Similarly, on December 2013 in Iowa, Tyler Comstock — a 19-year-old, single, Caucasian male diagnosed with schizophrenia — got into an argument with his father and angrily drove off in his father’s truck because his father wouldn’t buy him a pack of cigarettes; his father then proceeded to call the police to intervene. After a car chase, during which Comstock reportedly ran a red light, drove erratically, and refused police orders to exit his truck, he was shot to death with seven bullets fired into his truck.77

More recently on January 7, 2014, Keith Vidal, an 18-year-old, single, Caucasian male who was diagnosed with schizophrenia, was shot to death by law enforcement in North Carolina after he had been Tasered and restrained. The officer who killed him was quoted in the media as saying, “We don’t have time for this,” just before shooting the teen dead. This article also noted two other similar incidents. In December 2013, “Police fired 15 to 20 rounds at a schizophrenic man who they mistook for drunk, killing him.” And in November 2013, “A mentally ill man carrying a shovel was gunned down by police after his mother called them [police] for help calming him down.”78

Epidemiology of the Perpetrators

There were 29 perpetrators who participated in the 23 cases discussed. These were divided into three categories according to the apparent primary motives: psychotic perpetrators (15 perpetrators, 15 cases [16 counting Lanza]); terrorists (nine perpetrators, four incidents); and anger and revenge (five perpetrators [counting Lanza] in four incidents) (Tables 2, 3, 4, and 5). Lanza fits into two motive categories: psychotic and anger/revenge. Of the 15 or 16 cases in which psychosis was the primary motive, only one perpetrator was involved in each case; their mean age was 25.1 years, with a range of 20 to 34, excluding one 70-year-old, who was considered an outlier. This is younger than the average age of rampage killers from the literature (33 years). The mean age of all killers is 27 years.79 Twelve psychotic perpetrators (including Lanza) were Caucasian, two were African-American, and two were Asian; 14 were male, two were female (one African-American and one Asian); 15 were single, and one was married. Ten (including Lanza) were unemployed (another was retired), three were employed, and three were students. All (but Holmes at the midnight movie) occurred during the day, and none tried to escape. Including Lanza in the psychotic group (motive overlaps with anger), four psychotic perpetrators committed suicide, four committed “suicide by cop,” two were shot to death by law enforcement but not deemed to be “suicide by cop,” and six were arrested (Tables 2, 3, 4, and 5).

There were four incidents in which anger and revenge seemed to dominate as motives, and psychosis was not as clearly suggested in media reports. Three were carried out by a single perpetrator and one, at Columbine High School, was carried out by two perpetrators — all during the daytime. Their mean age was 24.8 with a range of 17 to 51. All were single, Caucasian males that included three high school students; of the other two, one was employed and one unemployed (Lanza). All five perpetrators committed suicide, implicating the presence of psychotic depression.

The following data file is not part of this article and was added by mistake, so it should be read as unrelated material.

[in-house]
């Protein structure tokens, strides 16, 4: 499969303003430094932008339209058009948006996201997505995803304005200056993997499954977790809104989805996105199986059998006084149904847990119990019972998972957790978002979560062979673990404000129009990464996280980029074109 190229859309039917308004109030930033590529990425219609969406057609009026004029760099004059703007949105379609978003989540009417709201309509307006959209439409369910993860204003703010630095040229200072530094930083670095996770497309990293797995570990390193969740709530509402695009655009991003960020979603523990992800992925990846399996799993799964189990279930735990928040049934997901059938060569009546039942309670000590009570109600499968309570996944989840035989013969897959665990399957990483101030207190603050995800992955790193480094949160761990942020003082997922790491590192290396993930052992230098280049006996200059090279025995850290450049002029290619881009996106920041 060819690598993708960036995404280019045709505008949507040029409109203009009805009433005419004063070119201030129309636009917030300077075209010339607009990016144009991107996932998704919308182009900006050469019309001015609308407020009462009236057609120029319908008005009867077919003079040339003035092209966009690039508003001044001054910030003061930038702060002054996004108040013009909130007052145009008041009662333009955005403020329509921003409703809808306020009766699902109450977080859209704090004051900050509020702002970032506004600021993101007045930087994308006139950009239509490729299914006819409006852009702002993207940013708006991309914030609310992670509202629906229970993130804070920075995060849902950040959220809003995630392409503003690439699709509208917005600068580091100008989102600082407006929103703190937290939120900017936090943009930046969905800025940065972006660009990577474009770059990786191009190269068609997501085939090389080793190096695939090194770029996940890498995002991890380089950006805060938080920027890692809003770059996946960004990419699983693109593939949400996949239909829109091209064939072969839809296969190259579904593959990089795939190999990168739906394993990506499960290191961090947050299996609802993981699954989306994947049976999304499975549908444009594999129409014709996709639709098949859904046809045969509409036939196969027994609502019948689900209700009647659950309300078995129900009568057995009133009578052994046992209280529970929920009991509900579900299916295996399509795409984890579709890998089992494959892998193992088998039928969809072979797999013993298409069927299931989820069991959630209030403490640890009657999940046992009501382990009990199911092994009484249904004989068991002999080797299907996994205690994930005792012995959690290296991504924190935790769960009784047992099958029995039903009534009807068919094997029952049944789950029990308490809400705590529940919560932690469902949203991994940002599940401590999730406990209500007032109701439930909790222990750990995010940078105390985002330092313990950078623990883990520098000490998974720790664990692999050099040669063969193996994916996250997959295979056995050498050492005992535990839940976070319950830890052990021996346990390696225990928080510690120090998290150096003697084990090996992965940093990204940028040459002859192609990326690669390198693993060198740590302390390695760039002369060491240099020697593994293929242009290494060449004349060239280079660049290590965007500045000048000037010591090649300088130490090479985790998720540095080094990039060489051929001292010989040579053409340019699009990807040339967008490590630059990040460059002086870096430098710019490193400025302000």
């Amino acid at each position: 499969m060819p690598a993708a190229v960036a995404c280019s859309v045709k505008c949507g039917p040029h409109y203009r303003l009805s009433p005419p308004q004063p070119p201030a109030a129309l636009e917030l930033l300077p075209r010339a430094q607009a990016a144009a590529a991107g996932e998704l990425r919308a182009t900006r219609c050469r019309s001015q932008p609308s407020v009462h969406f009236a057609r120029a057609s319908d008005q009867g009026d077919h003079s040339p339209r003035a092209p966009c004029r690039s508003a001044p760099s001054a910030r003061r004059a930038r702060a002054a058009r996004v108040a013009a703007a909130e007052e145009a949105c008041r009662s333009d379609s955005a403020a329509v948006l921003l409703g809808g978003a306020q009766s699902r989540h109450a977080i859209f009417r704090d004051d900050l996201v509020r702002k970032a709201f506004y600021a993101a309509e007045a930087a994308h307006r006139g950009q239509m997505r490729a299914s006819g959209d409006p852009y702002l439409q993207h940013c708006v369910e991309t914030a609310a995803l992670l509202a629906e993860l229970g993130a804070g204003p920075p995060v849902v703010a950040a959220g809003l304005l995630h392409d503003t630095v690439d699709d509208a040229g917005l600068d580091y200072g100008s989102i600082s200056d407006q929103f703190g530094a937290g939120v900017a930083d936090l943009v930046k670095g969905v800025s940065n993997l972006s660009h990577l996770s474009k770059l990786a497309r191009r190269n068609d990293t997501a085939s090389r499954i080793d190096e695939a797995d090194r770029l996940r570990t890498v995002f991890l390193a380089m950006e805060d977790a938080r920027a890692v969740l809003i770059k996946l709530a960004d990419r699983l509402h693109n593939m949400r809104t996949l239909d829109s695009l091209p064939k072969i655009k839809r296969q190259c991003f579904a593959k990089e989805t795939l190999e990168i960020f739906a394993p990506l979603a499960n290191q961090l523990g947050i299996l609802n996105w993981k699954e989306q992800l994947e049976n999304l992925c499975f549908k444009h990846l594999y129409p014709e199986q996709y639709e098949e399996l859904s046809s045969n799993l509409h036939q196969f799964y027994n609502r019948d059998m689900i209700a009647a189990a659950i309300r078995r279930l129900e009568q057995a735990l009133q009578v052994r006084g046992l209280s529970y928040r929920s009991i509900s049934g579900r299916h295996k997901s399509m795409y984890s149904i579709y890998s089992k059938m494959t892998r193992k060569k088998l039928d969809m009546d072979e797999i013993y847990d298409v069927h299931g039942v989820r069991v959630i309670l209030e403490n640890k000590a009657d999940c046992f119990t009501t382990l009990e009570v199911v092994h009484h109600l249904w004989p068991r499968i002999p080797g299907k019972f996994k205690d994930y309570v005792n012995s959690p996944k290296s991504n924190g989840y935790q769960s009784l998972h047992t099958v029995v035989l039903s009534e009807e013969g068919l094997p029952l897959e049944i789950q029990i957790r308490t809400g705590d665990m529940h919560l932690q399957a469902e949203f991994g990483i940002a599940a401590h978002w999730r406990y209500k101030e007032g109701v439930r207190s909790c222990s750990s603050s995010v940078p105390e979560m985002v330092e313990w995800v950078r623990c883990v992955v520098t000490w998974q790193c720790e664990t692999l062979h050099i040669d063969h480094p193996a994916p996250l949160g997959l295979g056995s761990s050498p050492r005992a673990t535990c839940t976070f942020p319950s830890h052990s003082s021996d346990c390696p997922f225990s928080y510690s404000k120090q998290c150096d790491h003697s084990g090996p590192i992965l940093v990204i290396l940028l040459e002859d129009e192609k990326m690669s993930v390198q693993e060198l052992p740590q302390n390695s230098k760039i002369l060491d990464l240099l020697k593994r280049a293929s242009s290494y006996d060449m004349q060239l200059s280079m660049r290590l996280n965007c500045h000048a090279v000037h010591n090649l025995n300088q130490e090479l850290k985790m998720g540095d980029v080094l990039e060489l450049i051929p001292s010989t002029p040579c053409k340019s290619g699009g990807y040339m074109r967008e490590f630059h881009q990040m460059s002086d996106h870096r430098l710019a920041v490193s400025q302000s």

Two cases, those of Loya and Lanza, were motivated both by anger and severe mental illness. Loya left no suicide note, and it is unlikely that he committed “suicide by cop.” Lanza, who may have also sought recognition like the Columbine perpetrators received, also committed suicide at the conclusion of his murderous rampage on site at the school where he was an alumnus.

Discussion

Strategies for prevention must be multifaceted. Although most of the attention toward prevention in the U.S. has focused on gun control, especially in preventing the seriously mentally ill from getting guns, it is clear that ample guns will remain in circulation despite the now unlikely passage of any gun control law. Additionally, firearms were not primarily used by all mass killers. Therefore, preventative strategies beyond gun control are necessary. Some responsibility for prevention may fall to mental health professionals because nearly half of the psychotic perpetrators had received mental health care prior to their rampages. Opportunities for intervention, such as involuntary commitment, are limited by our sensitivity to personal freedoms. Some believe the laws regulating commitment are too limiting and put the public at risk based on the numbers of untreated seriously mentally ill individuals who are on the streets and their propensity for violence, both upon themselves and on others. Compliance with medication is poor among potentially psychotic patients when there is only sporadic or no regular follow-up by mental health professionals. Psychotic patients discharged from inpatient settings, even after recovery or partial recovery, remain at substantial risk for perpetrating violence upon themselves and others. Twenty-seven percent of patients released from psychiatric hospitals reported at least one violent act within 4 months of their discharge.3 The Treatment Advocacy Center in Arlington, VA, advocates for mandatory assisted community treatment laws such as outpatient commitment and conditional discharge for potentially violent and psychotic patients.4